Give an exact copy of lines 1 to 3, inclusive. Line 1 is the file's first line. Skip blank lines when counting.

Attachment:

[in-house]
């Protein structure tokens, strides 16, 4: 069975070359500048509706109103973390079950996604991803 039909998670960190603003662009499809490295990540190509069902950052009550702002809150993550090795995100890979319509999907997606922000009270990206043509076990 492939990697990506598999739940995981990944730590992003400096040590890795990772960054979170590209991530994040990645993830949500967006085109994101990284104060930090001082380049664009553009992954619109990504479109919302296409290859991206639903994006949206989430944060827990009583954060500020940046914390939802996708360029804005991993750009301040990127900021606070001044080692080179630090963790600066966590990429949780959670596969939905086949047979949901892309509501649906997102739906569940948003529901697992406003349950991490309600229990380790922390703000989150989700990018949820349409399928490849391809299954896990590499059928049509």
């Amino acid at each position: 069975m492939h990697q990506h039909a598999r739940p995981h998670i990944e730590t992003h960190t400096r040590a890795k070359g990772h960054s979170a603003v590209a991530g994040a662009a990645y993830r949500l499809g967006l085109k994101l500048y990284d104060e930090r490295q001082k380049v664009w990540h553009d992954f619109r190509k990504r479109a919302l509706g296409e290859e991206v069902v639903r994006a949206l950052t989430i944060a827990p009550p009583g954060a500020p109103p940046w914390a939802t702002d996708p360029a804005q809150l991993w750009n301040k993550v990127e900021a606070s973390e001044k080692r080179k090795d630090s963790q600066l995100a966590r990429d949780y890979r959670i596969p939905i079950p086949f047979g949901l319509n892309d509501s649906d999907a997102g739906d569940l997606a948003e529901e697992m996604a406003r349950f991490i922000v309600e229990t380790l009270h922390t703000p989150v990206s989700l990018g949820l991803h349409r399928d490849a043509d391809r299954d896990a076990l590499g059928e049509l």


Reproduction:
[in-house]
């Protein structure tokens, strides 16, 4: 069975070359500048509706109103973390079950996604991803 039909998670960190603003662009499809490295990540190509069902950052009550702002809150993550090795995100890979319509999907997606922000009270990206043509076990 492939990697990506598999739940995981990944730590992003400096040590890795990772960054979170590209991530994040990645993830949500967006085109994101990284104060930090001082380049664009553009992954619109990504479109919302296409290859991206639903994006949206989430944060827990009583954060500020940046914390939802996708360029804005991993750009301040990127900021606070001044080692080179630090963790600066966590990429949780959670596969939905086949047979949901892309509501649906997102739906569940948003529901697992406003349950991490309600229990380790922390703000989150989700990018949820349409399928490849391809299954896990590499059928049509």
């Amino acid at each position: 069975m492939h990697q990506h039909a598999r739940p995981h998670i990944e730590t992003h960190t400096r040590a890795k070359g990772h960054s979170a603003v590209a991530g994040a662009a990645y993830r949500l499809g967006l085109k994101l500048y990284d104060e930090r490295q001082k380049v664009w990540h553009d992954f619109r190509k990504r479109a919302l509706g296409e290859e991206v069902v639903r994006a949206l950052t989430i944060a827990p009550p009583g954060a500020p109103p940046w914390a939802t702002d996708p360029a804005q809150l991993w750009n301040k993550v990127e900021a606070s973390e001044k080692r080179k090795d630090s963790q600066l995100a966590r990429d949780y890979r959670i596969p939905i079950p086949f047979g949901l319509n892309d509501s649906d999907a997102g739906d569940l997606a948003e529901e697992m996604a406003r349950f991490i922000v309600e229990t380790l009270h922390t703000p989150v990206s989700l990018g949820l991803h349409r399928d490849a043509d391809r299954d896990a076990l590499g059928e049509l």